Yesterday we dumped a bucket of electrons on the Statue of Liberty and watched what happened. The most important thing we saw is that all the charge immediately distributes itself over the outside surface of the statue in such a way so that the electric field within the statue is zero. We also noted that the field was high on sharp points like the spikes in the crown, but we left that without further explanation. Today we fix that.
Fields can be funny things. In the case of electric fields and gravitational fields and numerous others, the fields are vector fields. This means that a given point will have an electric field with a strength and a direction for it to point. These vector fields can be a pain in the neck to deal with and thus physics often uses a concept called potential to simplify the situation. A potential tells you how fields are set up without reference to vectors. To use gravity as a quick example: if you’re sitting on a piece of cardboard on a hill, the field is the direction gravity makes you slide along with the strength of the pull. The potential is the height of the hill at every given point. If the potential is changing rapidly the hill is steep and the field is high along the slope. And you’re pulled along rapidly by gravity. In short, a field is just the rate of change of potential with distance.
In that spirit let’s talk about the charges on the Statue in terms of potentials instead of fields. There being no field in the statue means the potential is constant – if potential isn’t changing with distance, there’s no field. That’s true within the statue. It’s also going to be true along the surface. If there were a potential gradient, there would be a field. If there were a field, the charges would be moving, which they’re not or they wouldn’t be at their equilibrium positions. From that we have to conclude that the potential along the surface is constant. The only thing left is to deduce what charge configuration produces a constant potential.
To answer that question, let’s break out an analogy we first used with black holes: the physics choir. Let’s give them some music: I suggest “Battle Hymn of the Republic” on account of the reference to lightning. Now each member of the choir represents an electron. The volume of their voices represents the potential the charged electrons produce. It’s high in magnitude as you’re close to the choir, and low in magnitude as you stand far away.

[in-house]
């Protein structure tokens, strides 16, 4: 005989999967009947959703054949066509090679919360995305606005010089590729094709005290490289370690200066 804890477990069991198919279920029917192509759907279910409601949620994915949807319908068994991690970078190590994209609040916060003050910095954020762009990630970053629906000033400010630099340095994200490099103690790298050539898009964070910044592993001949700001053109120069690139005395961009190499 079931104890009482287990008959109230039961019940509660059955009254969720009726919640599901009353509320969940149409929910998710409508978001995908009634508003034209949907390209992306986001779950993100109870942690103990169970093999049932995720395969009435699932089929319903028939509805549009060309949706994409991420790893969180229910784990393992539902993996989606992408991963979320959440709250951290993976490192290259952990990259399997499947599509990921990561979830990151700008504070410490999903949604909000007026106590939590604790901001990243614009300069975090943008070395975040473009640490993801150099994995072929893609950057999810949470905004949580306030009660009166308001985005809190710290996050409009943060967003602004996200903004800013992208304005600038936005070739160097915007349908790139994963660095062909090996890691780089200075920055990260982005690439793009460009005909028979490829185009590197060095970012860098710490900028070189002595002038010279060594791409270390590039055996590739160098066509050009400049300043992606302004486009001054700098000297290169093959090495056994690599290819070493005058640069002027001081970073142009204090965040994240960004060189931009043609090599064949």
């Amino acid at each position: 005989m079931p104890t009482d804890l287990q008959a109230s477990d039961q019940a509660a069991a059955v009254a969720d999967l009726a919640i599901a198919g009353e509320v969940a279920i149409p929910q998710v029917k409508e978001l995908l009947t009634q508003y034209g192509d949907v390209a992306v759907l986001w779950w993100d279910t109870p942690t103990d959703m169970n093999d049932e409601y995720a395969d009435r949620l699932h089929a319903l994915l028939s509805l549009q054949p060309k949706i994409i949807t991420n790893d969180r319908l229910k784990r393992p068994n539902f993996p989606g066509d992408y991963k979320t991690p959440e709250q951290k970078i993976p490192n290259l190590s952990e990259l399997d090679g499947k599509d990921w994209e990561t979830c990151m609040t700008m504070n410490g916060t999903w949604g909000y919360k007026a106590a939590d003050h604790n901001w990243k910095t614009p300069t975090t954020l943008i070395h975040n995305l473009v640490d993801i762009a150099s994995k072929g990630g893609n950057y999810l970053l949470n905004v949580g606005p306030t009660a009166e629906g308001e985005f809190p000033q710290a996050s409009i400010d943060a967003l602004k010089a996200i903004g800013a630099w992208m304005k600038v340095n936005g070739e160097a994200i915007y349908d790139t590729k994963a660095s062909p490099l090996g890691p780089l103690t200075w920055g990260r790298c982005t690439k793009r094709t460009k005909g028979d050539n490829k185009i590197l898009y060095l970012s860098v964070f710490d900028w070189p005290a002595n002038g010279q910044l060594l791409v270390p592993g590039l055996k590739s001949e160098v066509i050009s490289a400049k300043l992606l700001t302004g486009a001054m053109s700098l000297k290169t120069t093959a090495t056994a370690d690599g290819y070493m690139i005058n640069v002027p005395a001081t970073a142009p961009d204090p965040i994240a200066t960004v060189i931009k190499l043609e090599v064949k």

A statue is a complicated shape, so let’s simplify the problem by replacing it with the simplest charge configuration we can: a piece of straight wire. So take the choir out to a field, lay a long line of tape down to represent the wire, and have the choir distribute themselves evenly along it. Is the potential (the volume of the singing) the same everywhere along the wire? Heck no. If you stand at the center of the wire and listen, no choir member is more than half the length of the wire away from you. If you stand at the end of the wire, exactly half of the choir is farther from you than the farthest member was when you were at the center. As a result the choir is going to sound a lot quieter to you when you’re at the end of the wire. Which means the wire isn’t at a constant potential, which means that it doesn’t represent the way electrons actually distribute themselves.
So how will they distribute themselves? You might think that if the choir arranges itself so that it’s more spaced out near the center and more closely packed near the ends, the volume might be constant everywhere in the wire. And you’d be right. The fact that the volume has to be constant necessarily concentrates more singers near the ends. In two and three dimensions, electrons do the same thing. To produce a constant potential, they have to densely pack in to the places where geometry doesn’t give them a lot of room to produce the same potential by the expedient of low density over a large area.
If we wanted to argue this in a mathematically specific way we’d have a pretty hard time of it. Even very simple geometries quickly become to difficult to handle exactly. Nonetheless it’s possible to show that the sharper the point the higher the charge density. This is responsible for everything from the way sparks fly off a Tesla coil to the shape of lightning rods.
And that’s why electric charge tends to collect at sharp points.